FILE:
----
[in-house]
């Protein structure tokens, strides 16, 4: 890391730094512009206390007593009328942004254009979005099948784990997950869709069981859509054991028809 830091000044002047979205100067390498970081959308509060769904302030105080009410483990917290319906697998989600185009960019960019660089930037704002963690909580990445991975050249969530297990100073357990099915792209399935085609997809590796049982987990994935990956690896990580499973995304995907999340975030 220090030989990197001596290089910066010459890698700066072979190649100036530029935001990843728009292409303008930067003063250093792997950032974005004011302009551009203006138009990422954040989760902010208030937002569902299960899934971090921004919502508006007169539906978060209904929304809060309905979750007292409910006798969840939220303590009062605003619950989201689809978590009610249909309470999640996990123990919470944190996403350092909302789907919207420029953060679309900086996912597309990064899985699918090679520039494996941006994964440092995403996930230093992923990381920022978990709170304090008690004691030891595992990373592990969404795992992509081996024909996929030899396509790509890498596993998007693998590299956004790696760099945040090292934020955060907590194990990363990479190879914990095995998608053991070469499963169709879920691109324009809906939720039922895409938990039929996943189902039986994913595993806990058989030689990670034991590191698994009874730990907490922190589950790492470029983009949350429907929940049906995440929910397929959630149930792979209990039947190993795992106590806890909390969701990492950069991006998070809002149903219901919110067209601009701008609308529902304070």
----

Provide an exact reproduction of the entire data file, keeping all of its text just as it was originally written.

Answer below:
[in-house]
């Protein structure tokens, strides 16, 4: 890391730094512009206390007593009328942004254009979005099948784990997950869709069981859509054991028809 830091000044002047979205100067390498970081959308509060769904302030105080009410483990917290319906697998989600185009960019960019660089930037704002963690909580990445991975050249969530297990100073357990099915792209399935085609997809590796049982987990994935990956690896990580499973995304995907999340975030 220090030989990197001596290089910066010459890698700066072979190649100036530029935001990843728009292409303008930067003063250093792997950032974005004011302009551009203006138009990422954040989760902010208030937002569902299960899934971090921004919502508006007169539906978060209904929304809060309905979750007292409910006798969840939220303590009062605003619950989201689809978590009610249909309470999640996990123990919470944190996403350092909302789907919207420029953060679309900086996912597309990064899985699918090679520039494996941006994964440092995403996930230093992923990381920022978990709170304090008690004691030891595992990373592990969404795992992509081996024909996929030899396509790509890498596993998007693998590299956004790696760099945040090292934020955060907590194990990363990479190879914990095995998608053991070469499963169709879920691109324009809906939720039922895409938990039929996943189902039986994913595993806990058989030689990670034991590191698994009874730990907490922190589950790492470029983009949350429907929940049906995440929910397929959630149930792979209990039947190993795992106590806890909390969701990492950069991006998070809002149903219901919110067209601009701008609308529902304070």